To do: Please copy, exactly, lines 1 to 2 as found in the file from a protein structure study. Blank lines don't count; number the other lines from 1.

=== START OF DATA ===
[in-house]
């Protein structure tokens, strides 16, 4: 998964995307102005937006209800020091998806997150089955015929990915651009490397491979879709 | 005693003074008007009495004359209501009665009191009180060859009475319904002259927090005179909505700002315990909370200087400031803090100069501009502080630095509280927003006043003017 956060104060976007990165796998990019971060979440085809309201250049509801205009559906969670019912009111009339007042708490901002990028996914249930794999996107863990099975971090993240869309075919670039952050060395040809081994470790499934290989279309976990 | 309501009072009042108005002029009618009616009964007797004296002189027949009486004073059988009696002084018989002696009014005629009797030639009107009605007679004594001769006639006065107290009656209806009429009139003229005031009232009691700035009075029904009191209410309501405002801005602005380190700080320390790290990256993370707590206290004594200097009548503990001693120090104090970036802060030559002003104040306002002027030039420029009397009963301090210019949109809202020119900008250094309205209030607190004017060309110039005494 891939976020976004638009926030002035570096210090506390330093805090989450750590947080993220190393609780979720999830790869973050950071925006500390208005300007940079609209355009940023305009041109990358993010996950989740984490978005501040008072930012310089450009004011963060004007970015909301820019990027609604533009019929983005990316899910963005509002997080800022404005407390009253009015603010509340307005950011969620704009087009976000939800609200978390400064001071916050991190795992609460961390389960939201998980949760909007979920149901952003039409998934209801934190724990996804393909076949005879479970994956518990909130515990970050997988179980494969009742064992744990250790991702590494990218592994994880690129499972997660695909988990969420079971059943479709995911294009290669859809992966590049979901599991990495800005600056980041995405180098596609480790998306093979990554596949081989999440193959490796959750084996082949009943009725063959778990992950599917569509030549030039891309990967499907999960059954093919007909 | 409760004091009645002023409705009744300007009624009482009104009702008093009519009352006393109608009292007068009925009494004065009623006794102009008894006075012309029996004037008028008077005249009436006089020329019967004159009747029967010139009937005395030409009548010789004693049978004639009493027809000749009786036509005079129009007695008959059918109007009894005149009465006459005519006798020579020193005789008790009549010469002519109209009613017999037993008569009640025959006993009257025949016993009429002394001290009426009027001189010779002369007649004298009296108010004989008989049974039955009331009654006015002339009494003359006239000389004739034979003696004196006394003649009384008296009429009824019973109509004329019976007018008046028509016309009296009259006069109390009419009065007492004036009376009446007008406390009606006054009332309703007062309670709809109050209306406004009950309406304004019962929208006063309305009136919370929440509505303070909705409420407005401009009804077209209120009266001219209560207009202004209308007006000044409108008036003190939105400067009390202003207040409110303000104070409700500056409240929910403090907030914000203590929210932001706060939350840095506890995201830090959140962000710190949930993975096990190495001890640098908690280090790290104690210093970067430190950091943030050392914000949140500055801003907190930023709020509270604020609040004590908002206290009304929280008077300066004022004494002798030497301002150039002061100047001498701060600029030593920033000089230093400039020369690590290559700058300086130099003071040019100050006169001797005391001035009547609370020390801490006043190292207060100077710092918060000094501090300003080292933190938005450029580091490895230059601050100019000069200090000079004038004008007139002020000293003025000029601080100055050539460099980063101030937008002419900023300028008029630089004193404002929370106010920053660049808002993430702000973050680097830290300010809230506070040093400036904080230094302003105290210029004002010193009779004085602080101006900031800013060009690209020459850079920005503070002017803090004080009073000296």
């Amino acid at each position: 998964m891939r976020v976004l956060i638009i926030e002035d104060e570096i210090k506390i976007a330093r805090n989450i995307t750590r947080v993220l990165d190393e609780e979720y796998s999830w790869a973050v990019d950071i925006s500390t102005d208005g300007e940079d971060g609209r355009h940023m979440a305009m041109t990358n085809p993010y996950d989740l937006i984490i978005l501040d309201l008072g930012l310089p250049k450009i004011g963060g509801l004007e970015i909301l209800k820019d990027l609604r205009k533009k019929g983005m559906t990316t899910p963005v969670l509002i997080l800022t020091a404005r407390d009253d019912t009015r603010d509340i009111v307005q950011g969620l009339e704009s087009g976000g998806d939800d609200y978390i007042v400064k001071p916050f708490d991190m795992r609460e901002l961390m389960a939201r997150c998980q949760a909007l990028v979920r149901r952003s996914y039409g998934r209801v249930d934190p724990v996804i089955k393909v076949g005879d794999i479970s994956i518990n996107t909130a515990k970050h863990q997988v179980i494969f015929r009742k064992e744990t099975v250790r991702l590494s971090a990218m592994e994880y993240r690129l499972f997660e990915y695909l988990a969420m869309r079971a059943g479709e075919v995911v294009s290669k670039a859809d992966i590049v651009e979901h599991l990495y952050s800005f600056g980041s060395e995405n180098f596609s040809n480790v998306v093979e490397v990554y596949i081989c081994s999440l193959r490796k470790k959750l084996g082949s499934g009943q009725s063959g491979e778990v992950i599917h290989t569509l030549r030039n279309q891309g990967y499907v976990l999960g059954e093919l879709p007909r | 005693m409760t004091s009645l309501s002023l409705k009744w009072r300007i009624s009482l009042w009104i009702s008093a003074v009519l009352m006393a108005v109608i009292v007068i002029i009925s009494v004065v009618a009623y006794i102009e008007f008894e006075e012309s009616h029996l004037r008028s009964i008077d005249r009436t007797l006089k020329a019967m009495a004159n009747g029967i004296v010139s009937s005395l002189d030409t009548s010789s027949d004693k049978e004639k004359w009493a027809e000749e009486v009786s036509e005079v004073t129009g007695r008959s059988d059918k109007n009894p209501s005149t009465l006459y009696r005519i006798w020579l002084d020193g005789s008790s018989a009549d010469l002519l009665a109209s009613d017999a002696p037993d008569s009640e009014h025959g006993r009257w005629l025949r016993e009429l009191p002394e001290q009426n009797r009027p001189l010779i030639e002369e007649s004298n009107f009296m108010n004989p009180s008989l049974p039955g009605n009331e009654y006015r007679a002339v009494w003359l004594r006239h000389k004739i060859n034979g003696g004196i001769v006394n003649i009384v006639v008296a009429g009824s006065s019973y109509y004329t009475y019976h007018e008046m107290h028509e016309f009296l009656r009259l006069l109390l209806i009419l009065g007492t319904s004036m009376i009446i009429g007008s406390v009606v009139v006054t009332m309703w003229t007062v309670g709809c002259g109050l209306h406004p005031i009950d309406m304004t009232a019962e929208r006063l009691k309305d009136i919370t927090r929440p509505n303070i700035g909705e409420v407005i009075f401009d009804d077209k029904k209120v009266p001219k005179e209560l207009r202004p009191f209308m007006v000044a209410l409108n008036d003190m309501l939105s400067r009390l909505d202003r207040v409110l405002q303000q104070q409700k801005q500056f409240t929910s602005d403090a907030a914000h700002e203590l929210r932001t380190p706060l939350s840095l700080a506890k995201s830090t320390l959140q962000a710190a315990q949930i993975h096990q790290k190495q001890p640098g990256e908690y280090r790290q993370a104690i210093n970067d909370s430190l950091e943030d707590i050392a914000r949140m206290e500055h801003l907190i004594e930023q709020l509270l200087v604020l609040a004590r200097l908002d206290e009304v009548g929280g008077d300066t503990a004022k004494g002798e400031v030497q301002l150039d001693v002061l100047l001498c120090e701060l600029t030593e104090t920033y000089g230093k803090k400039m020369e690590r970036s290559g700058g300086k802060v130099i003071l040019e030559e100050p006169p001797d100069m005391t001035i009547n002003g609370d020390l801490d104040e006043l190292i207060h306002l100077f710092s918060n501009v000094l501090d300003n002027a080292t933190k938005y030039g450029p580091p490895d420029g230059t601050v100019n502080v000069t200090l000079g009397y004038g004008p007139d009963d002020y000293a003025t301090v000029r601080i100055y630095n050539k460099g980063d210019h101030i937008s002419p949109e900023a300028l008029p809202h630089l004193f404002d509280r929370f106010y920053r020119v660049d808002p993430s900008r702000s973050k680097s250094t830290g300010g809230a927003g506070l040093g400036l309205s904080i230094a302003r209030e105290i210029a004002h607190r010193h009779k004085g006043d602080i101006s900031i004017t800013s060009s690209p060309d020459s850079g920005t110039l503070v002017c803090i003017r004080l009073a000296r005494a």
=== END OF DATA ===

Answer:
[in-house]
């Protein structure tokens, strides 16, 4: 998964995307102005937006209800020091998806997150089955015929990915651009490397491979879709 | 005693003074008007009495004359209501009665009191009180060859009475319904002259927090005179909505700002315990909370200087400031803090100069501009502080630095509280927003006043003017 956060104060976007990165796998990019971060979440085809309201250049509801205009559906969670019912009111009339007042708490901002990028996914249930794999996107863990099975971090993240869309075919670039952050060395040809081994470790499934290989279309976990 | 309501009072009042108005002029009618009616009964007797004296002189027949009486004073059988009696002084018989002696009014005629009797030639009107009605007679004594001769006639006065107290009656209806009429009139003229005031009232009691700035009075029904009191209410309501405002801005602005380190700080320390790290990256993370707590206290004594200097009548503990001693120090104090970036802060030559002003104040306002002027030039420029009397009963301090210019949109809202020119900008250094309205209030607190004017060309110039005494 891939976020976004638009926030002035570096210090506390330093805090989450750590947080993220190393609780979720999830790869973050950071925006500390208005300007940079609209355009940023305009041109990358993010996950989740984490978005501040008072930012310089450009004011963060004007970015909301820019990027609604533009019929983005990316899910963005509002997080800022404005407390009253009015603010509340307005950011969620704009087009976000939800609200978390400064001071916050991190795992609460961390389960939201998980949760909007979920149901952003039409998934209801934190724990996804393909076949005879479970994956518990909130515990970050997988179980494969009742064992744990250790991702590494990218592994994880690129499972997660695909988990969420079971059943479709995911294009290669859809992966590049979901599991990495800005600056980041995405180098596609480790998306093979990554596949081989999440193959490796959750084996082949009943009725063959778990992950599917569509030549030039891309990967499907999960059954093919007909 | 409760004091009645002023409705009744300007009624009482009104009702008093009519009352006393109608009292007068009925009494004065009623006794102009008894006075012309029996004037008028008077005249009436006089020329019967004159009747029967010139009937005395030409009548010789004693049978004639009493027809000749009786036509005079129009007695008959059918109007009894005149009465006459005519006798020579020193005789008790009549010469002519109209009613017999037993008569009640025959006993009257025949016993009429002394001290009426009027001189010779002369007649004298009296108010004989008989049974039955009331009654006015002339009494003359006239000389004739034979003696004196006394003649009384008296009429009824019973109509004329019976007018008046028509016309009296009259006069109390009419009065007492004036009376009446007008406390009606006054009332309703007062309670709809109050209306406004009950309406304004019962929208006063309305009136919370929440509505303070909705409420407005401009009804077209209120009266001219209560207009202004209308007006000044409108008036003190939105400067009390202003207040409110303000104070409700500056409240929910403090907030914000203590929210932001706060939350840095506890995201830090959140962000710190949930993975096990190495001890640098908690280090790290104690210093970067430190950091943030050392914000949140500055801003907190930023709020509270604020609040004590908002206290009304929280008077300066004022004494002798030497301002150039002061100047001498701060600029030593920033000089230093400039020369690590290559700058300086130099003071040019100050006169001797005391001035009547609370020390801490006043190292207060100077710092918060000094501090300003080292933190938005450029580091490895230059601050100019000069200090000079004038004008007139002020000293003025000029601080100055050539460099980063101030937008002419900023300028008029630089004193404002929370106010920053660049808002993430702000973050680097830290300010809230506070040093400036904080230094302003105290210029004002010193009779004085602080101006900031800013060009690209020459850079920005503070002017803090004080009073000296």